Sixteen-year-old Harry Sharp has a dream – he wants to be an elite athlete.
Some would argue the Ballarat teenager has already reached that status, with three national steeplechase titles already under his belt.
But it’s not that simple - Harry is also a prodigiously talented footballer and he’s not quite sure which way to go.
That’s where the FedUni WestVic Academy of Sport and the Victorian Institute of Sport come in.
Harry is already being mentored and supported by the regional academy in Ballarat, and in July he was among 41 young athletes from regional Victoria invited to attend the institute to hear from the best about what it takes to reach the next level.
“What I decide to do is going to depend on the people around me, and the guidance I get from the academy and institute,” said Harry.
Caption(l-r) Ballarat Academy Executive Officer Corey Saitta, VIS Performance Manager Bill Tait, and 16 Harry Sharp inspect the VIS athletics track.
“The VIS is an amazing place – the setup’s so professional, and you can get support on anything from skills to nutrition to psychology.”
The VIS receives Victorian Government funding of $6.7 million a year so our athletes can perform at their best on the world stage.
The 41 athletes are currently being supported and nurtured at six Victorian Regional Academies of Sport (VRAS) in Ballarat, Bendigo, Geelong, Mildura, Traralgon and Warrnambool.
The academies provide pathways for aspiring athletes to reach state and national level through development programs.
The regional academies are really kicking goals, with athletes like Harry coming out of Ballarat, number one ranked Australian junior golfer Mitchell Crabbe coming out of the Barwon Academy, and 15-year-old basketball prodigy Piper Dunlop from the Bendigo Academy.
In fact, our regional athletes are punching above their weight, with around one in four of the 260 senior athletes supported by the VIS calling regional Victoria home.
Graham Gordon is Executive Officer of the Bendigo academy and said that success is no surprise to him.
“It’s not just about raw talent,” he said. Regional kids really have to be self-driven – it’s harder for them to participate with all the travel and they need family behind them. They really need the endeavour, the motivation and the focus if they want to succeed.”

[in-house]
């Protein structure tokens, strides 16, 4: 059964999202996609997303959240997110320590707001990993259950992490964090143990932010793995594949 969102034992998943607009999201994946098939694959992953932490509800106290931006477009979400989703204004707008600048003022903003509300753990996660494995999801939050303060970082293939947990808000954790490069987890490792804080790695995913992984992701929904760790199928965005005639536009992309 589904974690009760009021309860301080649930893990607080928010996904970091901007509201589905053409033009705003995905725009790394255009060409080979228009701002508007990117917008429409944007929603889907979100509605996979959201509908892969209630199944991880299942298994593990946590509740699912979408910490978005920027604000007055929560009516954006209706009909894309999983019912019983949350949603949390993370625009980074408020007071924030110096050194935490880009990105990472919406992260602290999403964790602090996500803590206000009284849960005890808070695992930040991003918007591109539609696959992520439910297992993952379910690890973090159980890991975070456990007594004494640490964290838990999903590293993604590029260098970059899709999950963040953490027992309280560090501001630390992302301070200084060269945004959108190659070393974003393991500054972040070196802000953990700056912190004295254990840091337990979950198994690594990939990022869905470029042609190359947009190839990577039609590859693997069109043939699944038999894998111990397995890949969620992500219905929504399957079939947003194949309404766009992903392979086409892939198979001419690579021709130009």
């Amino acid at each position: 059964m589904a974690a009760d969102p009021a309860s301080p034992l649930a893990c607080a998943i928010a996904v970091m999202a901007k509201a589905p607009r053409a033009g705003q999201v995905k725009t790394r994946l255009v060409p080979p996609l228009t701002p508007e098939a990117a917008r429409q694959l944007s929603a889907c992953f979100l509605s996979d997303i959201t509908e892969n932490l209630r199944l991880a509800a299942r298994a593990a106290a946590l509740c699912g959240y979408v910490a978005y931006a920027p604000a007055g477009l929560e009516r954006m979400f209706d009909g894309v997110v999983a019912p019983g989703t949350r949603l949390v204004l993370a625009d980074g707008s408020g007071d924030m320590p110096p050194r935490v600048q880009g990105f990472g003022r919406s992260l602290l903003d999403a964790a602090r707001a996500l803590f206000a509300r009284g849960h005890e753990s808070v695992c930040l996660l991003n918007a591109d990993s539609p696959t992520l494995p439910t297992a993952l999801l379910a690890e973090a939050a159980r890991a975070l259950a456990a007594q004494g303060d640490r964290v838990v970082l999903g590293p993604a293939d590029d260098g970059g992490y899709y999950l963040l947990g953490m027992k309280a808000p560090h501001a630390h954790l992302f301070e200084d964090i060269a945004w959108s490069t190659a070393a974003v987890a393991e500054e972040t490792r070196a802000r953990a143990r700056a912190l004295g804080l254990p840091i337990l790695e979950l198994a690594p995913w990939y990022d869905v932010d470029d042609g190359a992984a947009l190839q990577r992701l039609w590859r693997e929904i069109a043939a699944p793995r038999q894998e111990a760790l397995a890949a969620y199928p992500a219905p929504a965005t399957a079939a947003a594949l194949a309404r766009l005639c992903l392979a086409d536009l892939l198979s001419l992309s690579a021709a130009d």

Graham said the regional academies play a vital role in nurturing young talent, while enabling kids to stay in their families and communities as long as possible.
At the VIS the visiting athletes heard what it takes to be the best from a panel of three outstanding Victorian athletes: three-time Paralympian skier Mitch Gourley from Geelong, new Vixens senior recruit Lara Dunkley from Sale, and world number three amateur golfer David Michelluzi from Cranbourne.
David said the VIS had a world-renowned golfing program, but it was much more than that.
“I’m on the road for up to 12 weeks at a time. The VIS teaches you about nutrition, psychology, and about looking after yourself physically and mentally.
David is on the verge of turning pro and is looking forward to playing in the Australian Open next year.
Lara grew up in Sale and agrees that making it to the top in a regional town involves a lot of sacrifice and travel, but she was always incredibly focused.
The VIS amazed her with its facilities and the education on nutrition, science and psychology, but it’s not all about success.
“A big part of the VIS is helping you understand you need balance in life,” she said. “You always need a plan B.”
Mitch hails from Geelong and says the VIS has been instrumental in his longevity.
“It’s been one of the main constants in my life for 15 years,” he said.
“Alongside fantastic training facilities, it’s the personal support - whatever challenges I’ve faced the VIS has been in my corner – like family.”
The visiting athletes also took part in sessions run by experts from the VIS on sports science, sports psychology and nutrition. It’s hoped today’s open day will help streamline the pathway for our future champion athletes to progress to the VIS.
Through the VRAS and VIS, the Victorian Government is ensuring our high-performance athletes and teams have the best facilities, resources, coaching and medical support to hone their development and skills so they can perform at their best on the world stage.
With only a year until the Tokyo 2020 Olympic and Paralympic Games kick off in July, our Victorian athletes are in good shape for medals.